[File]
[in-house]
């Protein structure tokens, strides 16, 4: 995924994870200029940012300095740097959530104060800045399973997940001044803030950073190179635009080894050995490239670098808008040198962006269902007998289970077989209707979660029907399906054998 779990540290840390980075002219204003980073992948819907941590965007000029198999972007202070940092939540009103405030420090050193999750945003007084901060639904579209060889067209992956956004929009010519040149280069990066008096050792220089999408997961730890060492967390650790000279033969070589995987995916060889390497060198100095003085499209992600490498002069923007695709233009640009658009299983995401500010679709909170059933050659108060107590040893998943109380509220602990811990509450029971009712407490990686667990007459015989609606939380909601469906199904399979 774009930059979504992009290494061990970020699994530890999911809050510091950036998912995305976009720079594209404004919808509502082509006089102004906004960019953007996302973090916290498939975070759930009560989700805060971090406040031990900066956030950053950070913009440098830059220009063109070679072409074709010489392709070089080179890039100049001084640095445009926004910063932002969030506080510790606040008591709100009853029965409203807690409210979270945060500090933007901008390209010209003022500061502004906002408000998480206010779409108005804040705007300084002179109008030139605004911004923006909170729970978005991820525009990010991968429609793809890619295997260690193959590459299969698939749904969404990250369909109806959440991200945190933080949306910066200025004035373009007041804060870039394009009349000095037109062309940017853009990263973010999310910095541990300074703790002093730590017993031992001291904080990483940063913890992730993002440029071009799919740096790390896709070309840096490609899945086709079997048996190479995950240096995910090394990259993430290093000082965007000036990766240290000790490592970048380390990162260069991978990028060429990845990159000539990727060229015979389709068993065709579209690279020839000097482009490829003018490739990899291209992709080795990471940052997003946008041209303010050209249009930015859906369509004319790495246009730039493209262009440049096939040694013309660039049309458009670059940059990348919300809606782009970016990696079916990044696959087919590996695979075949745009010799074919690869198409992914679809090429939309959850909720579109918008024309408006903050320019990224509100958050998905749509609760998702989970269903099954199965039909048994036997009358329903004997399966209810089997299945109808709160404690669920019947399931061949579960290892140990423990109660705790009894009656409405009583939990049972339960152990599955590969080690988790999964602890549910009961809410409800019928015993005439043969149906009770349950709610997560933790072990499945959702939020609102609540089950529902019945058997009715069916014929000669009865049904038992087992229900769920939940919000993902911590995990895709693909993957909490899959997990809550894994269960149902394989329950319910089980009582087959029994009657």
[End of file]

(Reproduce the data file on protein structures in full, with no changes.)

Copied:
[in-house]
């Protein structure tokens, strides 16, 4: 995924994870200029940012300095740097959530104060800045399973997940001044803030950073190179635009080894050995490239670098808008040198962006269902007998289970077989209707979660029907399906054998 779990540290840390980075002219204003980073992948819907941590965007000029198999972007202070940092939540009103405030420090050193999750945003007084901060639904579209060889067209992956956004929009010519040149280069990066008096050792220089999408997961730890060492967390650790000279033969070589995987995916060889390497060198100095003085499209992600490498002069923007695709233009640009658009299983995401500010679709909170059933050659108060107590040893998943109380509220602990811990509450029971009712407490990686667990007459015989609606939380909601469906199904399979 774009930059979504992009290494061990970020699994530890999911809050510091950036998912995305976009720079594209404004919808509502082509006089102004906004960019953007996302973090916290498939975070759930009560989700805060971090406040031990900066956030950053950070913009440098830059220009063109070679072409074709010489392709070089080179890039100049001084640095445009926004910063932002969030506080510790606040008591709100009853029965409203807690409210979270945060500090933007901008390209010209003022500061502004906002408000998480206010779409108005804040705007300084002179109008030139605004911004923006909170729970978005991820525009990010991968429609793809890619295997260690193959590459299969698939749904969404990250369909109806959440991200945190933080949306910066200025004035373009007041804060870039394009009349000095037109062309940017853009990263973010999310910095541990300074703790002093730590017993031992001291904080990483940063913890992730993002440029071009799919740096790390896709070309840096490609899945086709079997048996190479995950240096995910090394990259993430290093000082965007000036990766240290000790490592970048380390990162260069991978990028060429990845990159000539990727060229015979389709068993065709579209690279020839000097482009490829003018490739990899291209992709080795990471940052997003946008041209303010050209249009930015859906369509004319790495246009730039493209262009440049096939040694013309660039049309458009670059940059990348919300809606782009970016990696079916990044696959087919590996695979075949745009010799074919690869198409992914679809090429939309959850909720579109918008024309408006903050320019990224509100958050998905749509609760998702989970269903099954199965039909048994036997009358329903004997399966209810089997299945109808709160404690669920019947399931061949579960290892140990423990109660705790009894009656409405009583939990049972339960152990599955590969080690988790999964602890549910009961809410409800019928015993005439043969149906009770349950709610997560933790072990499945959702939020609102609540089950529902019945058997009715069916014929000669009865049904038992087992229900769920939940919000993902911590995990895709693909993957909490899959997990809550894994269960149902394989329950319910089980009582087959029994009657």